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A Letter From Our Pastor

Celebrating Christ’s Resurrection Dear Brothers and Sisters in Christ,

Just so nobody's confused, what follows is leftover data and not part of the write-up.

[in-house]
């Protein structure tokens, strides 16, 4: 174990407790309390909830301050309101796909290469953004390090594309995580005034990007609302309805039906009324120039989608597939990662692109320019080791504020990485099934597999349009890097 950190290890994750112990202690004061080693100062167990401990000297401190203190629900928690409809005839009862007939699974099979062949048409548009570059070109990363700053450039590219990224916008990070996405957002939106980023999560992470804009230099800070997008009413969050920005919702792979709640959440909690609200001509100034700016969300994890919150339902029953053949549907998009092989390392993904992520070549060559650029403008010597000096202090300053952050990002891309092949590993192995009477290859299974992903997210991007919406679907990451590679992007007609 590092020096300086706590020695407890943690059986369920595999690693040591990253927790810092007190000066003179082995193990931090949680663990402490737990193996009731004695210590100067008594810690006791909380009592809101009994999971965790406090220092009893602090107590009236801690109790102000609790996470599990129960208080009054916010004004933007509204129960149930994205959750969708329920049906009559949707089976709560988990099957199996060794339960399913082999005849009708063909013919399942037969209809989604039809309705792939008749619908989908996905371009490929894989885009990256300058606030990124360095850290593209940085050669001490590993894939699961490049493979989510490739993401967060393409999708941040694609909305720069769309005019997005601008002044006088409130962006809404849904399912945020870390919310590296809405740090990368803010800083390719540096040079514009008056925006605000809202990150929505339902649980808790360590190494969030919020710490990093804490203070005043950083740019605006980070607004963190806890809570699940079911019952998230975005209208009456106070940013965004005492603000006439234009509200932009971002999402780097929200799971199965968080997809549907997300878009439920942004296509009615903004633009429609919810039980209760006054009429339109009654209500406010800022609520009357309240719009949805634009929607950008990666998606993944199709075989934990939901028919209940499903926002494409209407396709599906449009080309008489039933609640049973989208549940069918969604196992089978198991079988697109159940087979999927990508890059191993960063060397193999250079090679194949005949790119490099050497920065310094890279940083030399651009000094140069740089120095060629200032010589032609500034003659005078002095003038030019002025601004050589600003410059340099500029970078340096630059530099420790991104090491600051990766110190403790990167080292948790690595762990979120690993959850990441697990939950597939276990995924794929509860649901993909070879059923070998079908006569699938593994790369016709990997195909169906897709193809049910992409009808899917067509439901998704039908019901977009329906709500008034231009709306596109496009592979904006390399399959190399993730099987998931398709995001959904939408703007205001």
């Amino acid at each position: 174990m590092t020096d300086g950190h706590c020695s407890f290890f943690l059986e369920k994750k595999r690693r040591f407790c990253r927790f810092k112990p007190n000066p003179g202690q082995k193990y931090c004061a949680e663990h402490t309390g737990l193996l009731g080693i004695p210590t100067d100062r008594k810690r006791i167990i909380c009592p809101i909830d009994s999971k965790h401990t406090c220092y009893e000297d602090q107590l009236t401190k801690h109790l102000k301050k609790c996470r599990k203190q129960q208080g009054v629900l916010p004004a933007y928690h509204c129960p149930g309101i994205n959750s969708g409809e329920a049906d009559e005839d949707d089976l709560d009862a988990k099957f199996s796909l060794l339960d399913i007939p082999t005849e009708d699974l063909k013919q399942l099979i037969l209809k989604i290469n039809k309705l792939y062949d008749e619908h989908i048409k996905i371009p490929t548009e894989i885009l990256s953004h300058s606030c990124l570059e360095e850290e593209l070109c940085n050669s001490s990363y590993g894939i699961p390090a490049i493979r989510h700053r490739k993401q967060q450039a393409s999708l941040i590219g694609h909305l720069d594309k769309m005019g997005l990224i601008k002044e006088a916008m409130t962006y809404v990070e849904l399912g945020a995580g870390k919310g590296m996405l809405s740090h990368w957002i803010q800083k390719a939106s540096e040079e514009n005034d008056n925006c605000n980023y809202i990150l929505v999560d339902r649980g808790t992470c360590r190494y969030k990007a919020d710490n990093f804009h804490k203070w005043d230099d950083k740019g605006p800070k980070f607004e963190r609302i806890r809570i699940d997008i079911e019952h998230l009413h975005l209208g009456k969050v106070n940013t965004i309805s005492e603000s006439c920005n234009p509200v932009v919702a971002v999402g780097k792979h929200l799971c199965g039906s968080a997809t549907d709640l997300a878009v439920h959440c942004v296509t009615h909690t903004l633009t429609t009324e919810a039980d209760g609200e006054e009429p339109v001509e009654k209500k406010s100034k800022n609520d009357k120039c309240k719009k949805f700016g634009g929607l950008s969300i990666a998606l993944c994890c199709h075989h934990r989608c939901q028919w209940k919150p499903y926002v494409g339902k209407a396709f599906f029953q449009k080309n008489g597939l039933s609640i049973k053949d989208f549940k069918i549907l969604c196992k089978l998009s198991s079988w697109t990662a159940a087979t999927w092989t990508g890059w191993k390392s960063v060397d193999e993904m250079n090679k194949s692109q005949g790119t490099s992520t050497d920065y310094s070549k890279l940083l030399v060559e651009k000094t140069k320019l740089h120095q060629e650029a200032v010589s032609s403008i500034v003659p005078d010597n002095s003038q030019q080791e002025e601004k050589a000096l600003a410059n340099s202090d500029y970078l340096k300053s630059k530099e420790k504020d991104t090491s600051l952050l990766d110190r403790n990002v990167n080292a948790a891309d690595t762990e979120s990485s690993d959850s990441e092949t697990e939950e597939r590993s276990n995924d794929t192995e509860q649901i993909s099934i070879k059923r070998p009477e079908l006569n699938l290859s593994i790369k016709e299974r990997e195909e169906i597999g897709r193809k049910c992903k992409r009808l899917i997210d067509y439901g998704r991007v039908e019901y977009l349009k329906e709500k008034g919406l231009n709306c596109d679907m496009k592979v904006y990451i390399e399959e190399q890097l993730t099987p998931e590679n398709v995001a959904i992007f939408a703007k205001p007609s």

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ow did you feel at the end of the Palm Sunday Mass? You may not have noticed, but there was an abrupt shift of tone in that liturgy. It began with great joy, as we celebrated Jesus’ entry into Jerusalem to the acclamation of the crowds. But then the mood shifted to sorrow, despair even, when the Passion Gospel was read, for we heard the shouts of “Crucify Him! Crucify Him!” from those same crowds a few days later. Palm Sunday, of course, was the beginning of Holy Week, the most important week in the Christian year. The confusion of conflicting moods is spread through the week, especially during the Easter Triduum — from sundown Holy Thursday to sundown Easter Sunday. Holy Thursday offers us the glorious Mass of the Lord’s Supper celebrating the institution of the Eucharist before we pass to the sadness of the betrayal and arrest of Jesus in the Garden of Gethsemane. The next day brings us the Good Friday Liturgy of the Passion with our recognition of what our sins did to the Incarnate Son of God. Then, after a day of waiting as we mourn Jesus’ burial and repose in the tomb, we celebrate His victory over sin, Satan and death at the Easter Vigil on Saturday night or at the Masses the next day. If we have participated in all the main services of the Triduum, we arrive at Sunday evening exhausted but joyful. This year, Palm Sunday fell on the final Sunday of March, and we observe Holy Week and Easter Sunday early in April. That means we will spend most of April in the Easter Season, a period filled with joy and thanksgiving. Our gladness comes not only because Christ rose from the dead, but also because we benefit from it. As the Catechism of the Catholic Church (§654) puts it, “The Paschal mystery has two aspects: by his death, Christ liberates us from sin; by